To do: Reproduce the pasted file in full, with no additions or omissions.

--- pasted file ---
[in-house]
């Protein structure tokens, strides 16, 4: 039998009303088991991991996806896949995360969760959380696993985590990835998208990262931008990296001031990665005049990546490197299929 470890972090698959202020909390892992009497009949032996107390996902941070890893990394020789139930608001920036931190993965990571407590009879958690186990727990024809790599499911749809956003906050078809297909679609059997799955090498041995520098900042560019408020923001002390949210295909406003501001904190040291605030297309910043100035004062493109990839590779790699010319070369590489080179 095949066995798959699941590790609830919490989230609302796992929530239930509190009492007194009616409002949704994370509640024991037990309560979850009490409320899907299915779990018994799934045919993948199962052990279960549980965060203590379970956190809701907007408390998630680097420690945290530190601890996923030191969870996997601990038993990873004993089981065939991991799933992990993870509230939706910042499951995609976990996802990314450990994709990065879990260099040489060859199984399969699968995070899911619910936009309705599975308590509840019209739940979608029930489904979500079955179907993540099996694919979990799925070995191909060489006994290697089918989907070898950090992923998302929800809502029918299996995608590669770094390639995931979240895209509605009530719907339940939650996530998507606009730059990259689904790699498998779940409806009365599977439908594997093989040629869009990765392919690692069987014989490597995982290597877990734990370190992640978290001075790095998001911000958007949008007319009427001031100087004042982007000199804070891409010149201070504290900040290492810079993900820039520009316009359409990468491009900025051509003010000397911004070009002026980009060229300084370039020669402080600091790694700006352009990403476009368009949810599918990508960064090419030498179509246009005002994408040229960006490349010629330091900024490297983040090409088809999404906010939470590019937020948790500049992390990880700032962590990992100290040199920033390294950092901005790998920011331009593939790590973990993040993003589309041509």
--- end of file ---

[in-house]
């Protein structure tokens, strides 16, 4: 039998009303088991991991996806896949995360969760959380696993985590990835998208990262931008990296001031990665005049990546490197299929 470890972090698959202020909390892992009497009949032996107390996902941070890893990394020789139930608001920036931190993965990571407590009879958690186990727990024809790599499911749809956003906050078809297909679609059997799955090498041995520098900042560019408020923001002390949210295909406003501001904190040291605030297309910043100035004062493109990839590779790699010319070369590489080179 095949066995798959699941590790609830919490989230609302796992929530239930509190009492007194009616409002949704994370509640024991037990309560979850009490409320899907299915779990018994799934045919993948199962052990279960549980965060203590379970956190809701907007408390998630680097420690945290530190601890996923030191969870996997601990038993990873004993089981065939991991799933992990993870509230939706910042499951995609976990996802990314450990994709990065879990260099040489060859199984399969699968995070899911619910936009309705599975308590509840019209739940979608029930489904979500079955179907993540099996694919979990799925070995191909060489006994290697089918989907070898950090992923998302929800809502029918299996995608590669770094390639995931979240895209509605009530719907339940939650996530998507606009730059990259689904790699498998779940409806009365599977439908594997093989040629869009990765392919690692069987014989490597995982290597877990734990370190992640978290001075790095998001911000958007949008007319009427001031100087004042982007000199804070891409010149201070504290900040290492810079993900820039520009316009359409990468491009900025051509003010000397911004070009002026980009060229300084370039020669402080600091790694700006352009990403476009368009949810599918990508960064090419030498179509246009005002994408040229960006490349010629330091900024490297983040090409088809999404906010939470590019937020948790500049992390990880700032962590990992100290040199920033390294950092901005790998920011331009593939790590973990993040993003589309041509």